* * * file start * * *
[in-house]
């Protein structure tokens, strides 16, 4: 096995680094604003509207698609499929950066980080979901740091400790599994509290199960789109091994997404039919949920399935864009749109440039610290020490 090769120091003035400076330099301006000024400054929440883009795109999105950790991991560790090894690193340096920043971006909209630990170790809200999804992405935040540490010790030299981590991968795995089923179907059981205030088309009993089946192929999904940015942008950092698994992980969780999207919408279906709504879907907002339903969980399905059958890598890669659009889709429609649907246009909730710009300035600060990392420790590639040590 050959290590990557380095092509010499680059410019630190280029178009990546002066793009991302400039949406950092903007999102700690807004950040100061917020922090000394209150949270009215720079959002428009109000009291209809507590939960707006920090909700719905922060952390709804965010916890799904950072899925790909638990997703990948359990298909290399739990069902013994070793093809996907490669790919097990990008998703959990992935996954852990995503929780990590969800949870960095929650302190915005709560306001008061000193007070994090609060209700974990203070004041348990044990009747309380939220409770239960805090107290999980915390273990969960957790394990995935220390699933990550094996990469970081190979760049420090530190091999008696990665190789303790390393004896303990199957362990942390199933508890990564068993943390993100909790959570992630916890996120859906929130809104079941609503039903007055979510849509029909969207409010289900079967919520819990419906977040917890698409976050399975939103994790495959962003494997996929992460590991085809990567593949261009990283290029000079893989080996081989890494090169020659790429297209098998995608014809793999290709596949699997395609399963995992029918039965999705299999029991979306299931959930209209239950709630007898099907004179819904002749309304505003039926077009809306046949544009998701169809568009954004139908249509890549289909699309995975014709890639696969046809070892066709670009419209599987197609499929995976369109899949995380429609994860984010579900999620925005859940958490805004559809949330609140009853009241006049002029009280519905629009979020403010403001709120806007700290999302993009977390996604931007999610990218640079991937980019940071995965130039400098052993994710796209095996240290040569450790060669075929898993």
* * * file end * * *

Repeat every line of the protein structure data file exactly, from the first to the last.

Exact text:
[in-house]
């Protein structure tokens, strides 16, 4: 096995680094604003509207698609499929950066980080979901740091400790599994509290199960789109091994997404039919949920399935864009749109440039610290020490 090769120091003035400076330099301006000024400054929440883009795109999105950790991991560790090894690193340096920043971006909209630990170790809200999804992405935040540490010790030299981590991968795995089923179907059981205030088309009993089946192929999904940015942008950092698994992980969780999207919408279906709504879907907002339903969980399905059958890598890669659009889709429609649907246009909730710009300035600060990392420790590639040590 050959290590990557380095092509010499680059410019630190280029178009990546002066793009991302400039949406950092903007999102700690807004950040100061917020922090000394209150949270009215720079959002428009109000009291209809507590939960707006920090909700719905922060952390709804965010916890799904950072899925790909638990997703990948359990298909290399739990069902013994070793093809996907490669790919097990990008998703959990992935996954852990995503929780990590969800949870960095929650302190915005709560306001008061000193007070994090609060209700974990203070004041348990044990009747309380939220409770239960805090107290999980915390273990969960957790394990995935220390699933990550094996990469970081190979760049420090530190091999008696990665190789303790390393004896303990199957362990942390199933508890990564068993943390993100909790959570992630916890996120859906929130809104079941609503039903007055979510849509029909969207409010289900079967919520819990419906977040917890698409976050399975939103994790495959962003494997996929992460590991085809990567593949261009990283290029000079893989080996081989890494090169020659790429297209098998995608014809793999290709596949699997395609399963995992029918039965999705299999029991979306299931959930209209239950709630007898099907004179819904002749309304505003039926077009809306046949544009998701169809568009954004139908249509890549289909699309995975014709890639696969046809070892066709670009419209599987197609499929995976369109899949995380429609994860984010579900999620925005859940958490805004559809949330609140009853009241006049002029009280519905629009979020403010403001709120806007700290999302993009977390996604931007999610990218640079991937980019940071995965130039400098052993994710796209095996240290040569450790060669075929898993």